Air quality in cities

Following improvements in the last decade, air pollution in cities has started to increase again.

The level of air pollution experienced by people in the place where they live is an important feature of their well-being and directly affects their health. Air pollution in cities is often higher than in other areas of a country due to the geographical concentration of people and economic activities, which results in higher emissions from different sources. In the countries of the OECD, air quality can be very different across cities within the same country. For example, average exposure to PM2.5 in Santiago (Chile), Mexico City (Mexico) and Windsor (Canada) is more than five times higher than in other cities of the same country. In contrast all cities in Ireland, Norway and Finland have relatively low levels of air pollution (Figure 4.20). In Finland, cities of more than 50 000 inhabitants even have air pollution levels that are less than the national average. Part of the differences observed across cities are driven by characteristics of the cities, including climate, altitude, as well as population density, and the type of economic activity. However, national and local efforts to reduce air pollution, such as policy and regulation in the fields of transport, energy and economic development, play a crucial role in reducing air pollution. Improvements in air quality in a city are fairly likely to benefit all or a large part of its population. It should be acknowledged that seasonal fluctuations in air quality can occur and affect the measure presented in this report.

4.20. Urban differences in average exposure to air pollution, 2015
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 StatLink http://dx.doi.org/10.1787/888933818264

Definition

Particulate matter (PM), refers to a complex mixture of sulphates, nitrates, ammonia, sodium chloride, carbon, mineral dust and water suspended in the air. Particles can be classified in two categories according to their origin (WHO, 2013). On the one hand, primary PM is emitted from the combustion of liquid and solid fuels for industrial and housing energy production as well as from the erosion of the pavement of the roads. On the other hand, secondary PM is the result of chemical reactions between gaseous pollutants.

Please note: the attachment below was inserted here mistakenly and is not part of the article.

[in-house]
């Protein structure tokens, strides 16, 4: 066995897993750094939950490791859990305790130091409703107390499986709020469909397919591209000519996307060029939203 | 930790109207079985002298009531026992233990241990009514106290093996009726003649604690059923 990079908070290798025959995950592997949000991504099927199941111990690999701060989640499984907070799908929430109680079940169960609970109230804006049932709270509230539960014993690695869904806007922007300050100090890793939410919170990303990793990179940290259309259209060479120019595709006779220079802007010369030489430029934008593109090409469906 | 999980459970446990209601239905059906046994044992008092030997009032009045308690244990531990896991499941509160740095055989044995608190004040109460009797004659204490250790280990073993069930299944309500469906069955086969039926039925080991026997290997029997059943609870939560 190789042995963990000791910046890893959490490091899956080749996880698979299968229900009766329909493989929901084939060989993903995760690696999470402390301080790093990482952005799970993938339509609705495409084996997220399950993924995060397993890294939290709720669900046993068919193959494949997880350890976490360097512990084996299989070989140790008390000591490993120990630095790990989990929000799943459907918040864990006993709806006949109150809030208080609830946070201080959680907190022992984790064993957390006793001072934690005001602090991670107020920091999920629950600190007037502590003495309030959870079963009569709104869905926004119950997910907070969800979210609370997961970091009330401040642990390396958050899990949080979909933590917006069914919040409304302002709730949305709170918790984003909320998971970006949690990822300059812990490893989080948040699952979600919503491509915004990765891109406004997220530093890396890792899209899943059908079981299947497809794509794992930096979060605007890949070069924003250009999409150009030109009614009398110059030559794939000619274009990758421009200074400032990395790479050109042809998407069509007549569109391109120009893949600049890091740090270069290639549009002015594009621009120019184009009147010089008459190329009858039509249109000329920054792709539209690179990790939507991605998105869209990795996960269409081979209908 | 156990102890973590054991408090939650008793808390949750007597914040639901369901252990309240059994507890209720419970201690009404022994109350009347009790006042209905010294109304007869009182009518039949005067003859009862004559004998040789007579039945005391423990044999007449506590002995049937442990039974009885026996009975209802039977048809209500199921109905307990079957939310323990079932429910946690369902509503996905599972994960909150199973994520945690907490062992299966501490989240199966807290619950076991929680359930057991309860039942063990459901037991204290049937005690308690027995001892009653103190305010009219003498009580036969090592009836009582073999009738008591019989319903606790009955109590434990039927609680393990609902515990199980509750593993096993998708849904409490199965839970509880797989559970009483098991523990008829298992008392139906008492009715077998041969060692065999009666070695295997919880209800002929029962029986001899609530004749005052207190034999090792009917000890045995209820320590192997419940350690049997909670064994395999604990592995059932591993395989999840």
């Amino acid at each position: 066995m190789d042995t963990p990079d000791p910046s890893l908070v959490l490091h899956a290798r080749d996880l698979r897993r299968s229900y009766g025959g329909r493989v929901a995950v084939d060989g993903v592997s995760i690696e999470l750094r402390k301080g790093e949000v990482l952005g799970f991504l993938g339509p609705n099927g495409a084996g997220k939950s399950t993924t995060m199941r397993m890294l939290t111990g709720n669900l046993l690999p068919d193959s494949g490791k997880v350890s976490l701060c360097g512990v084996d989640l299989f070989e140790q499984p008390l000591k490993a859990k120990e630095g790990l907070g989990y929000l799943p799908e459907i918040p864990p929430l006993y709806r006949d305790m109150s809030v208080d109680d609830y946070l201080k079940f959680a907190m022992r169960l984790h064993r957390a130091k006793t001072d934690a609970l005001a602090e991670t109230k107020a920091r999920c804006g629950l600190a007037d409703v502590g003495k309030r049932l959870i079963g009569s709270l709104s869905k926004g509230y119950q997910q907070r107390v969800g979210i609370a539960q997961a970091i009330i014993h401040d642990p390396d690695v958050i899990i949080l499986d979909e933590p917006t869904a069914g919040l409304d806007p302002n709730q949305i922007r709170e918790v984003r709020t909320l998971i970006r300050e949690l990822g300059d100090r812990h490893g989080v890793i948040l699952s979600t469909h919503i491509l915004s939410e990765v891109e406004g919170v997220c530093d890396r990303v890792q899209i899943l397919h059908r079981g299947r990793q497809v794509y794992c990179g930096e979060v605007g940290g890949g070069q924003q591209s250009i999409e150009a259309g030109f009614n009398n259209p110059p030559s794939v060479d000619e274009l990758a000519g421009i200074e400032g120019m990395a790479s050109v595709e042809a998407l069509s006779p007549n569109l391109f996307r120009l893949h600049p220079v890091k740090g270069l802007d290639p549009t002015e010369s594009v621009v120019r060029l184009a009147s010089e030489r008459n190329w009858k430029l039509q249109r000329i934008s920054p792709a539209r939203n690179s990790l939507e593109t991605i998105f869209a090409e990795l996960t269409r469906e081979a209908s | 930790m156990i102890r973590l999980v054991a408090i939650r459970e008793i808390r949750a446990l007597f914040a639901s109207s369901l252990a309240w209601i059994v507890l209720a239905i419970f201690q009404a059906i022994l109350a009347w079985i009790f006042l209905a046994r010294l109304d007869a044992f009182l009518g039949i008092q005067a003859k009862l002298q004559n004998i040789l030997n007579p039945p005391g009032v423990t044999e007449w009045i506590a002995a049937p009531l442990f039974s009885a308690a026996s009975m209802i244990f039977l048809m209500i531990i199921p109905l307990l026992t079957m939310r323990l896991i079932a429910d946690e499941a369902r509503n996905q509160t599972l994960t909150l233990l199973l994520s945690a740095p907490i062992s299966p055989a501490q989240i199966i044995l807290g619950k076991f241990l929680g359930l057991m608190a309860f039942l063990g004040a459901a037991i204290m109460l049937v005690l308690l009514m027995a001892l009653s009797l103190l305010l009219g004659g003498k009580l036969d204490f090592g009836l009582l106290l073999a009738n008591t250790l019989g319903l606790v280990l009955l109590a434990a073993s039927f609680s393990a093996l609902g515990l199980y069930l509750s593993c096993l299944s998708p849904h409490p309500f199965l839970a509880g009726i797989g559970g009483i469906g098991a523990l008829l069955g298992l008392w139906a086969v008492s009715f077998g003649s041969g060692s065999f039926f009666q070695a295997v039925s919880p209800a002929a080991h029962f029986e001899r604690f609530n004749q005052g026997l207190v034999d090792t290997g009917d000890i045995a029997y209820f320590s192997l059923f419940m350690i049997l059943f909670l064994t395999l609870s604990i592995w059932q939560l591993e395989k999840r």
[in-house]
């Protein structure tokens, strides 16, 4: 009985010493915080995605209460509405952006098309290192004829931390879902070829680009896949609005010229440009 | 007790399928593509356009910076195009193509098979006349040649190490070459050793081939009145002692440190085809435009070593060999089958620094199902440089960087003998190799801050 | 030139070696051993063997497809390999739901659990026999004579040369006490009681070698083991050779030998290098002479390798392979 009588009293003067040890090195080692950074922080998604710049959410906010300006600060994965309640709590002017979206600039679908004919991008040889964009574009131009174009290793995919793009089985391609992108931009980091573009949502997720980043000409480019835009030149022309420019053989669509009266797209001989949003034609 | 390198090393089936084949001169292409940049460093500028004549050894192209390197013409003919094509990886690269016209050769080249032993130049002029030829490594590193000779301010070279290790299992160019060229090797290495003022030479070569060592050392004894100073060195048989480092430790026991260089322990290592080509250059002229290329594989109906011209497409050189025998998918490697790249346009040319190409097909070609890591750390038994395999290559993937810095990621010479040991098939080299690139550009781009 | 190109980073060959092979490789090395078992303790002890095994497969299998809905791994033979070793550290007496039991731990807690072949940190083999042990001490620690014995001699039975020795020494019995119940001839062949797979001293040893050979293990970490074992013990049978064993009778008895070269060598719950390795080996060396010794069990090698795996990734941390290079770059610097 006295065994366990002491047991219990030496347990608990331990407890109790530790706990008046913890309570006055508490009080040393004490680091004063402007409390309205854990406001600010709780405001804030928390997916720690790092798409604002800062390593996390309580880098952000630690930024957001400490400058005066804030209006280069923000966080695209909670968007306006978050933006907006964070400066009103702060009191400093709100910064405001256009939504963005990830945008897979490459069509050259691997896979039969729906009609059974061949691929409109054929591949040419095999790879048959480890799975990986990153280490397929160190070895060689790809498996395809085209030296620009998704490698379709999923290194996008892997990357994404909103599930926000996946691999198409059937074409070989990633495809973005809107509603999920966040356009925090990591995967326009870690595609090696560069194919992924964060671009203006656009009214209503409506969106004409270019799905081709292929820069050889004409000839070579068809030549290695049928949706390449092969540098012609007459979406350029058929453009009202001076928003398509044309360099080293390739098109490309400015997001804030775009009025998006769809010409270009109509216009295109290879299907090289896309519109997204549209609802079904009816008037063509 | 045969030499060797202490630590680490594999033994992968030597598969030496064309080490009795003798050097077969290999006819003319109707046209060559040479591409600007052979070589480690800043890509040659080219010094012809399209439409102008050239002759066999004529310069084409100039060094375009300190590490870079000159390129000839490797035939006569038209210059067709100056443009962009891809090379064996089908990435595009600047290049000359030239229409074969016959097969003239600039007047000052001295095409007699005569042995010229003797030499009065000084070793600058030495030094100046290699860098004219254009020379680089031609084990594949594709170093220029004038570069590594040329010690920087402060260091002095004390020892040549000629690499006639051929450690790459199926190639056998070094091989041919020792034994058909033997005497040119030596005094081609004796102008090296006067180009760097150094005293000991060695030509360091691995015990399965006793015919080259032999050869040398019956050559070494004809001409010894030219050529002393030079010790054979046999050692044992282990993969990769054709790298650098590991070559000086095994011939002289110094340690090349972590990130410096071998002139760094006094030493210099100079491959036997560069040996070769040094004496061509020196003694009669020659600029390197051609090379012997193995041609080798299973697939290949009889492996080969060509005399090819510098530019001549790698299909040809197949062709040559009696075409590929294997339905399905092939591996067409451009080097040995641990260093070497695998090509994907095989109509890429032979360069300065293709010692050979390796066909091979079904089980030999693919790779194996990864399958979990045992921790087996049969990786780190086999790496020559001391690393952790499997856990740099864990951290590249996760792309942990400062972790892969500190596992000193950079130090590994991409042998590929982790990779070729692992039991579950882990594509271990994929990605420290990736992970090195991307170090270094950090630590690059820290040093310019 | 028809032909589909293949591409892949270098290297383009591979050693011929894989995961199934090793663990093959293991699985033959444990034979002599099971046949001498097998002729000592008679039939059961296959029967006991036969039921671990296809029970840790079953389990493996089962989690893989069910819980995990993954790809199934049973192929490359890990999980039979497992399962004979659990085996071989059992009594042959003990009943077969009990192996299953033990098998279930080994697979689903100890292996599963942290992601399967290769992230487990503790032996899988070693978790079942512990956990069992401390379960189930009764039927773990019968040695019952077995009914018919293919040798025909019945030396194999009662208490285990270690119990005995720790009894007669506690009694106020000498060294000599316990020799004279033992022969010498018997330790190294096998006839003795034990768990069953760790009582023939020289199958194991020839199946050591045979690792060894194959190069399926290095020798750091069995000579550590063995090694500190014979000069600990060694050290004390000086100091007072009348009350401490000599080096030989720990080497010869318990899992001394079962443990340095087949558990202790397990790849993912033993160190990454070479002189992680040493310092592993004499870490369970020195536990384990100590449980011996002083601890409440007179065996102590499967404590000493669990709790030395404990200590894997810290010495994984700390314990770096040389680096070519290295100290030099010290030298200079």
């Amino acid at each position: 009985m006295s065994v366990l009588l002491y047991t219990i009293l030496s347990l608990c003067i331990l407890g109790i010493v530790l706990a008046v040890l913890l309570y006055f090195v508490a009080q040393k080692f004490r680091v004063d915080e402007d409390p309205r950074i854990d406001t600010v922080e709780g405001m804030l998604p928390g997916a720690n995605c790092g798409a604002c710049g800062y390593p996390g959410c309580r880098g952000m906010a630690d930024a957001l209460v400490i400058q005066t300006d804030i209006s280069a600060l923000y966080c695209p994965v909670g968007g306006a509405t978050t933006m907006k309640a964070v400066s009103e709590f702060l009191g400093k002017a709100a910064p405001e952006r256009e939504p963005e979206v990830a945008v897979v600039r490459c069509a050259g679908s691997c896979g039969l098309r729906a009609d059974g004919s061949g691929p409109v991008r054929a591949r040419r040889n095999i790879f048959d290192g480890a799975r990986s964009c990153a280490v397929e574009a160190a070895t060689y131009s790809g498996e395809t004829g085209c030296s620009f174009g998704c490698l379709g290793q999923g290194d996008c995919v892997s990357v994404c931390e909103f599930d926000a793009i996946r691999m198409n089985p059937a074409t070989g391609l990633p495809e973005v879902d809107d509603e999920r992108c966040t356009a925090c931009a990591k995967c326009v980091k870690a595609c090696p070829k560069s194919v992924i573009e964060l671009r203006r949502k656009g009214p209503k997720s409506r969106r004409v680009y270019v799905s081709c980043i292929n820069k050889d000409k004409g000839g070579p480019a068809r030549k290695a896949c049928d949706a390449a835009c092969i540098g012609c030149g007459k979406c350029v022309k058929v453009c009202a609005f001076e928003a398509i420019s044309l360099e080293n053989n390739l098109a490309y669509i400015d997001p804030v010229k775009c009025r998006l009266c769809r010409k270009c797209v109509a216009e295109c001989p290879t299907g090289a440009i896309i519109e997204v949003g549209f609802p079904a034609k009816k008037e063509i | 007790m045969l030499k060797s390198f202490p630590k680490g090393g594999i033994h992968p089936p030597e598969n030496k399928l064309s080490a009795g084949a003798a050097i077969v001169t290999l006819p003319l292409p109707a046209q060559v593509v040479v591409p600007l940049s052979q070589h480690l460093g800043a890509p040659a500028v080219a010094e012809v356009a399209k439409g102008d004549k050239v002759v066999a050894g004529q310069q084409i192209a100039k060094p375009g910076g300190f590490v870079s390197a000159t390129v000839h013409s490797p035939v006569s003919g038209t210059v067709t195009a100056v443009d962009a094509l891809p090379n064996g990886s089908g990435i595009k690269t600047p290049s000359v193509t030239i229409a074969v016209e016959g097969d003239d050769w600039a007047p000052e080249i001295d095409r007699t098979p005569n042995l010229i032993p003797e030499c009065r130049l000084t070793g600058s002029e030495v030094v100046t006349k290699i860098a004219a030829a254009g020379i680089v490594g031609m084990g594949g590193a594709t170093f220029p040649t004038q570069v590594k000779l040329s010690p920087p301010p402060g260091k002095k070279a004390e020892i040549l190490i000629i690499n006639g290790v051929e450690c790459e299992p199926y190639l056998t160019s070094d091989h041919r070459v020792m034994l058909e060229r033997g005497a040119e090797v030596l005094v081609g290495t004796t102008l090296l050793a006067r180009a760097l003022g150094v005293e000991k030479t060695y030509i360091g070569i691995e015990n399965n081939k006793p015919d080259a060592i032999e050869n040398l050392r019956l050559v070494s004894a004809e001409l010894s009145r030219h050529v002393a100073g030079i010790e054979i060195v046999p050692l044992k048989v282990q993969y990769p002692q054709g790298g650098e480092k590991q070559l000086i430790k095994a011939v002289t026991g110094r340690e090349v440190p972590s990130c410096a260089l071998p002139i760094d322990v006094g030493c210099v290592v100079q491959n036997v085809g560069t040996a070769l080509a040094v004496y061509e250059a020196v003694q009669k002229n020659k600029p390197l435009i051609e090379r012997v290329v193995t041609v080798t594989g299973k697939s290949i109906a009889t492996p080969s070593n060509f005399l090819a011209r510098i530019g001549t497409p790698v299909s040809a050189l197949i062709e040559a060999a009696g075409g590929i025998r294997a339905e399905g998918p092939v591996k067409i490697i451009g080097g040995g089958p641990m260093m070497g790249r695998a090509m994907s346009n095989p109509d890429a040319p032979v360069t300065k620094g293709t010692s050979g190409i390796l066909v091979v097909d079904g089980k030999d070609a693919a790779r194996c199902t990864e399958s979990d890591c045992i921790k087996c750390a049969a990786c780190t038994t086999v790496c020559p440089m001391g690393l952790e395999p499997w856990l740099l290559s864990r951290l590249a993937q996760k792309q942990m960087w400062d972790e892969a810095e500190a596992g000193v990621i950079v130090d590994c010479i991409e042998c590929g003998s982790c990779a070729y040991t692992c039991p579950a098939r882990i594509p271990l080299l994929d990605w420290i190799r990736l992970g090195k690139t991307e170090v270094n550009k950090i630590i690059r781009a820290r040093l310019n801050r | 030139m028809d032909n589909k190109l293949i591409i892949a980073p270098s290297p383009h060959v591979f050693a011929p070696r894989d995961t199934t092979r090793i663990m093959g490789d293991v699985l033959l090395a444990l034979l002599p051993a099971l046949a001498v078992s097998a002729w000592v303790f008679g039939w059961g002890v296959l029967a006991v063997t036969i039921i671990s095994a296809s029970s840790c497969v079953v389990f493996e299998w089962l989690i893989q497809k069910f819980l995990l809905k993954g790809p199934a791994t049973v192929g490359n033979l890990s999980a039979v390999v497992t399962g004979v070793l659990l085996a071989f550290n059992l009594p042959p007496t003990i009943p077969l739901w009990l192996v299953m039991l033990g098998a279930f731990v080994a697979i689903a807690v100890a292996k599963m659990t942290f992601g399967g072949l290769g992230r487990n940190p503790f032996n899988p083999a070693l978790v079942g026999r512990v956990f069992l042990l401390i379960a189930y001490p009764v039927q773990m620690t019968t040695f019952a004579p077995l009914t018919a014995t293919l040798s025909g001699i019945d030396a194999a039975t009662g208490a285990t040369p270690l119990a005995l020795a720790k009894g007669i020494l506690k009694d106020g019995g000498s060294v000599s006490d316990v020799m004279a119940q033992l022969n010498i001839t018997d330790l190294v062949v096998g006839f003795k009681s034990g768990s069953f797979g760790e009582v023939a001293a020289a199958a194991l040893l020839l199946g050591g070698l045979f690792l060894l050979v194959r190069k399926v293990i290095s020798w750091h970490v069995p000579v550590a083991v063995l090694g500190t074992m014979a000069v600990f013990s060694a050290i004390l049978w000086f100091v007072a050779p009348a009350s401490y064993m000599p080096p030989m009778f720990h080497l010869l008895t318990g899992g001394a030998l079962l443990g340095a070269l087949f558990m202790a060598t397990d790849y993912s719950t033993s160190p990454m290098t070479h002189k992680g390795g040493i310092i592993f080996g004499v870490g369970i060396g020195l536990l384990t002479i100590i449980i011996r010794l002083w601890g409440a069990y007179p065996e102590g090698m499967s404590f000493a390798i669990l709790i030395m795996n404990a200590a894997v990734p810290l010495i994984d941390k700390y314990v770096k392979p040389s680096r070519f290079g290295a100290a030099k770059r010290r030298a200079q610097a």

PM2.5 air pollution data does not differentiate between manmade dust (anthropogenic) and non-anthropogenic dust; however, evidence indicates that dust is as hazardous as anthropogenic sources, and as such there are plausibly relevant policy responses such as warning systems that advise vulnerable people to stay indoors when levels are high.

In the OECD countries of the OECD, only around one-third (31%) of the population lives in cities that respected the World Health Organization’s level of PM2.5 emissions in 2015 (below 10 μg/m3). Notwithstanding an average decrease of average levels of PM2.5 by 18% between 2000 and 2015 (from 17.7 to 14.5 μg/m3) in cities with more than 50 000 inhabitants, air pollution has started to grow again during the last five years (Figure 4.21). This increase was widespread, as observed in cities in 23 out of 29 OECD countries. Air pollution has grown by more than 20% in all Korean and Japanese cities (except Kushiro and Obihiro), and by greater than 40% in 16 of the 45 Korean cities. The highest growth of air pollution (more than 70%) occurred in Funchal (Portugal), although the average air quality, in 2015, in this city remained within WHO recommendations (at 8 μg/m3 PM 2.5) (Figure 4.21).

4.21. % of population exposed to low levels of air pollution and average exposure to PM2.5 in cities
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 StatLink http://dx.doi.org/10.1787/888933818283

Source

OECD (2018), “Metropolitan areas”, OECD Regional Statistics (database), http://dx.doi.org/10.1787/data-00531-en.

Data collected from OECD (2017) “Exposure to Air Pollution”, OECD Environment Statistics (database), https://doi.org/10.1787/96171c76-en.

Reference years and territorial level

2015, cities (functional urban areas)

Functional urban areas have not been identified in Iceland, Israel, New Zealand and Turkey.

Further information

Mackie A., Hašcˇicˇ I. and Cárdenas Rodríguez M. (2016), “Population Exposure to Fine Particles: Methodology and Results for OECD and G20 Countries”, OECD Green Growth Papers, No. 2016/02, OECD Publishing, Paris, https://doi.org/10.1787/5jlsqs8g1t9r-en.

OECD (2012), Redefining “Urban”: A New Way to Measure Metropolitan Areas, OECD Publishing, Paris, http://dx.doi.org/10.1787/9789264174108-en.

Brezzi, M. and D. Sanchez-Serra (2014), “Breathing the Same Air? Measuring Air Pollution in Cities and Regions”, OECD Regional Development Working Papers, No. 2014/11, OECD Publishing, Paris, http://dx.doi.org/10.1787/5jxrb7rkxf21-en.

OECD Regional Well-Being: www.oecdregionalwellbeing.org.

WHO (2013), Health Effects of Particulate Matter: Policy implications for countries in Eastern Europe, Caucasus and Central Asia, www.euro.who.int/__data/assets/pdf_file/0006/189051/Health-effects-of-particulate-matter-final-Eng.pdf.

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